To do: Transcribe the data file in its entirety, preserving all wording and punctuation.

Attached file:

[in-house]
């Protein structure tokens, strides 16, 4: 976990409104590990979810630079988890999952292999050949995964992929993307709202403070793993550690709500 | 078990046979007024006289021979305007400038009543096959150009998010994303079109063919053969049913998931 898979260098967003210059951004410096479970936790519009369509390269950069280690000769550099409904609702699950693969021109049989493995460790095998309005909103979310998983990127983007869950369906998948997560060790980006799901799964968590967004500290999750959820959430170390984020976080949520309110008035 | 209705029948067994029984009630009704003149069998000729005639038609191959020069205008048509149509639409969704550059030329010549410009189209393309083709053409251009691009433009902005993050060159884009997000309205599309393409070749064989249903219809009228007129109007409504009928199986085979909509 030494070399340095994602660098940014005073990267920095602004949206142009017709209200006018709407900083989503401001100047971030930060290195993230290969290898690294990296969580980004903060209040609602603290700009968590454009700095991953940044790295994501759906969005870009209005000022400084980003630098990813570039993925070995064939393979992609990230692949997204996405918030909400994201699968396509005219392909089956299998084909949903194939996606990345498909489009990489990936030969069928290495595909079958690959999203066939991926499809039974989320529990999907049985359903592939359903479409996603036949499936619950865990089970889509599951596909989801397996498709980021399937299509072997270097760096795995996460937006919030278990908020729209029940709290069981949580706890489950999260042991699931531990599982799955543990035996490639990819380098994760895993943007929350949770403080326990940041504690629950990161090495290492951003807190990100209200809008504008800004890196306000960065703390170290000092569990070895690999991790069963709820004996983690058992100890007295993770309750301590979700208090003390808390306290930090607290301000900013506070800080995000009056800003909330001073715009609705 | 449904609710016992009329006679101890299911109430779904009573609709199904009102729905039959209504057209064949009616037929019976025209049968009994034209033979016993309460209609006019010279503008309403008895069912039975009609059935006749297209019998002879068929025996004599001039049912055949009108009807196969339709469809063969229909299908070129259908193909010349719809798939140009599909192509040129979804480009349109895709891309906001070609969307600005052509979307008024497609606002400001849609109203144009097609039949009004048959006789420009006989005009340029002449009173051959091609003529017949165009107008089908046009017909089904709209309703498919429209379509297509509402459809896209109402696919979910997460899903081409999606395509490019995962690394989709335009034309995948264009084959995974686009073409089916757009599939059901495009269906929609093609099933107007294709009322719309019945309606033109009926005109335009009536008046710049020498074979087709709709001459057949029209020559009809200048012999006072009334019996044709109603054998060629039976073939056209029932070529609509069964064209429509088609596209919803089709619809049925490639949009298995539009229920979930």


[in-house]
């Protein structure tokens, strides 16, 4: 976990409104590990979810630079988890999952292999050949995964992929993307709202403070793993550690709500 | 078990046979007024006289021979305007400038009543096959150009998010994303079109063919053969049913998931 898979260098967003210059951004410096479970936790519009369509390269950069280690000769550099409904609702699950693969021109049989493995460790095998309005909103979310998983990127983007869950369906998948997560060790980006799901799964968590967004500290999750959820959430170390984020976080949520309110008035 | 209705029948067994029984009630009704003149069998000729005639038609191959020069205008048509149509639409969704550059030329010549410009189209393309083709053409251009691009433009902005993050060159884009997000309205599309393409070749064989249903219809009228007129109007409504009928199986085979909509 030494070399340095994602660098940014005073990267920095602004949206142009017709209200006018709407900083989503401001100047971030930060290195993230290969290898690294990296969580980004903060209040609602603290700009968590454009700095991953940044790295994501759906969005870009209005000022400084980003630098990813570039993925070995064939393979992609990230692949997204996405918030909400994201699968396509005219392909089956299998084909949903194939996606990345498909489009990489990936030969069928290495595909079958690959999203066939991926499809039974989320529990999907049985359903592939359903479409996603036949499936619950865990089970889509599951596909989801397996498709980021399937299509072997270097760096795995996460937006919030278990908020729209029940709290069981949580706890489950999260042991699931531990599982799955543990035996490639990819380098994760895993943007929350949770403080326990940041504690629950990161090495290492951003807190990100209200809008504008800004890196306000960065703390170290000092569990070895690999991790069963709820004996983690058992100890007295993770309750301590979700208090003390808390306290930090607290301000900013506070800080995000009056800003909330001073715009609705 | 449904609710016992009329006679101890299911109430779904009573609709199904009102729905039959209504057209064949009616037929019976025209049968009994034209033979016993309460209609006019010279503008309403008895069912039975009609059935006749297209019998002879068929025996004599001039049912055949009108009807196969339709469809063969229909299908070129259908193909010349719809798939140009599909192509040129979804480009349109895709891309906001070609969307600005052509979307008024497609606002400001849609109203144009097609039949009004048959006789420009006989005009340029002449009173051959091609003529017949165009107008089908046009017909089904709209309703498919429209379509297509509402459809896209109402696919979910997460899903081409999606395509490019995962690394989709335009034309995948264009084959995974686009073409089916757009599939059901495009269906929609093609099933107007294709009322719309019945309606033109009926005109335009009536008046710049020498074979087709709709001459057949029209020559009809200048012999006072009334019996044709109603054998060629039976073939056209029932070529609509069964064209429509088609596209919803089709619809049925490639949009298995539009229920979930």